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UNICEF releases new report on rights of migrant and displaced children with disabilities

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Children with disabilities and children on the move represent highly diverse populations living in a broad range of circumstances. But as two of the most marginalized groups of children in the world, there is much they have in common, often-times neglected in data collection, policies and programming.

The report examines children’s lives when these two identities intersect. It asks key questions about growth, development, safety and security when children with disabilities migrate or have been displaced. While the available evidence is limited, it is clear that across contexts – from humanitarian to high-income settings – this group of children faces high barriers to participating in society.

Key findings: Children with disabilities who are on the move

  • Many face severe deprivations in their day-to-day lives, such as limited access to quality education, health care, food and clean water. Many are exposed to violence, exploitation and abuse.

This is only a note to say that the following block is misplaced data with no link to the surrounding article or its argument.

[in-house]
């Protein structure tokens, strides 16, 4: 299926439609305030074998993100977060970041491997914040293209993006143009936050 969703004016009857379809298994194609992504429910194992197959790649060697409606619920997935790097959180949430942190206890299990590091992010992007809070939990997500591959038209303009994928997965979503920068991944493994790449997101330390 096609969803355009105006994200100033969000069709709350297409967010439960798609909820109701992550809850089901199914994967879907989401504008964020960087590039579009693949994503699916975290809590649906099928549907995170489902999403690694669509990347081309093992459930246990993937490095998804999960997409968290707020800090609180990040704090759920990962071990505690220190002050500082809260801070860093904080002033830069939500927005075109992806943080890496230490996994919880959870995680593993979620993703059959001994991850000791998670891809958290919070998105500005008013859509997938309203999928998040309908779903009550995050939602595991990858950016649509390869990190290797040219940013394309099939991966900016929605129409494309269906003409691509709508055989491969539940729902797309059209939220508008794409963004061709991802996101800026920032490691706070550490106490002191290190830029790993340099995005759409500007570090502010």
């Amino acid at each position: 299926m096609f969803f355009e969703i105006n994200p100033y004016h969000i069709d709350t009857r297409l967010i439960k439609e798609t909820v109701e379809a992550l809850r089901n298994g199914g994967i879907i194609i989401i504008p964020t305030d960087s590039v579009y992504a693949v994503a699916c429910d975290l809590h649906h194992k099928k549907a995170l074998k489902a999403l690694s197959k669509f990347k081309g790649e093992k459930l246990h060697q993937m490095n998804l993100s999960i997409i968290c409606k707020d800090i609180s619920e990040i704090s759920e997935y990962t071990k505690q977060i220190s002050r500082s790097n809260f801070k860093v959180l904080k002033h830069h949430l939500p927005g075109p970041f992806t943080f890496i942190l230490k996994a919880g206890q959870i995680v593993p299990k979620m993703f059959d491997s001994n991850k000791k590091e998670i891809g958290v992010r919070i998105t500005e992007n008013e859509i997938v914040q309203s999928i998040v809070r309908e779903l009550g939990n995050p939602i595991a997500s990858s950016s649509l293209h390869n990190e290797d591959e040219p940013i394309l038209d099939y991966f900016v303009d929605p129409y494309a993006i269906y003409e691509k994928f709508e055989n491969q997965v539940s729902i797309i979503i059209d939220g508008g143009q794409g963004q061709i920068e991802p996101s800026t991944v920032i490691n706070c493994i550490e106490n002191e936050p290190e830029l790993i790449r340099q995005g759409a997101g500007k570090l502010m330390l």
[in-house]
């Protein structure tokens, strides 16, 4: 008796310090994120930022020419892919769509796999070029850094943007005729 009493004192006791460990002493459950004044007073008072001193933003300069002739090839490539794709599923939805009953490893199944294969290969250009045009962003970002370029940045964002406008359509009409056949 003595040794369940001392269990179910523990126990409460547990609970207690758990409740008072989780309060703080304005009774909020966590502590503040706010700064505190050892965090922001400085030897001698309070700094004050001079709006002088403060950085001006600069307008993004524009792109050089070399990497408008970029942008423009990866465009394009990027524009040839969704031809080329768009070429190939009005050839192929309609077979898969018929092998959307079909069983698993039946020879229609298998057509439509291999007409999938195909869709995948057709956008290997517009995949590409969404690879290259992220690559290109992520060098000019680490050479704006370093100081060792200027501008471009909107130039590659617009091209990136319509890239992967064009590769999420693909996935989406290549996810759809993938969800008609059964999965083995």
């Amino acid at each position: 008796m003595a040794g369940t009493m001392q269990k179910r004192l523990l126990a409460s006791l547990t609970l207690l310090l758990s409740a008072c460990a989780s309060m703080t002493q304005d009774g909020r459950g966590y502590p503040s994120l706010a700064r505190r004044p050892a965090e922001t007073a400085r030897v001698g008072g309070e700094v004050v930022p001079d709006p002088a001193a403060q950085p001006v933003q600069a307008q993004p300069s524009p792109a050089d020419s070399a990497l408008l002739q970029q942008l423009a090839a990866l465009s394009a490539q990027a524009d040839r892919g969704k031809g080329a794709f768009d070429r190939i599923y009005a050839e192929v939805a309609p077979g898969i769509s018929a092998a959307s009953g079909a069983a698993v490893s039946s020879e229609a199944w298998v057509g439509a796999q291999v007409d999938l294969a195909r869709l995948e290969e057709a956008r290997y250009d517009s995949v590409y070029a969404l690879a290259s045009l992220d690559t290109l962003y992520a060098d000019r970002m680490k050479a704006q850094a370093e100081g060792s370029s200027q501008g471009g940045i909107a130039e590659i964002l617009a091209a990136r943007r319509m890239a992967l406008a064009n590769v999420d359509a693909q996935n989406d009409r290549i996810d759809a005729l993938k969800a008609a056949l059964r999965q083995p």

• Migration and displacement can aggravate existing impairments or lead to new ones, including mental health issues. Yet many children with disabilities who are on the move will not receive the care they need, including those who are ‘left behind’ when parents or caregivers migrate on their own.
  • The needs of children with disabilities are often excluded in policymaking and planning across migration and displacement settings, whether humanitarian or high income. This has introduced serious risks and vulnerabilities to their lives.
  • Experiences of discrimination, marginalization and isolation may be severe when stigma and xenophobia related to migrant and displaced populations intersect with misconceptions or negative attitudes towards persons with disabilities.
  • Crises such as conflict, climate change-related emergencies and the COVID-19 pandemic can disproportionately impact children with disabilities who are on the move. Responding to today’s crises and preparing for those to come requires concerted efforts that are age-sensitive and disability- and migration-inclusive.

While it is clear the rights of this group of children are commonly violated, there is much we have yet to learn about them. More research and evidence are needed not only to identify children with disabilities who are on the move, but also to remove the barriers that prevent them from accessing their rights and where policy and programmatic intervention is needed.

The report addresses both of these issues: where investments must be made to bolster the evidence base and the way forward for an inclusive society that ensures every child’s right to survive and thrive is protected.

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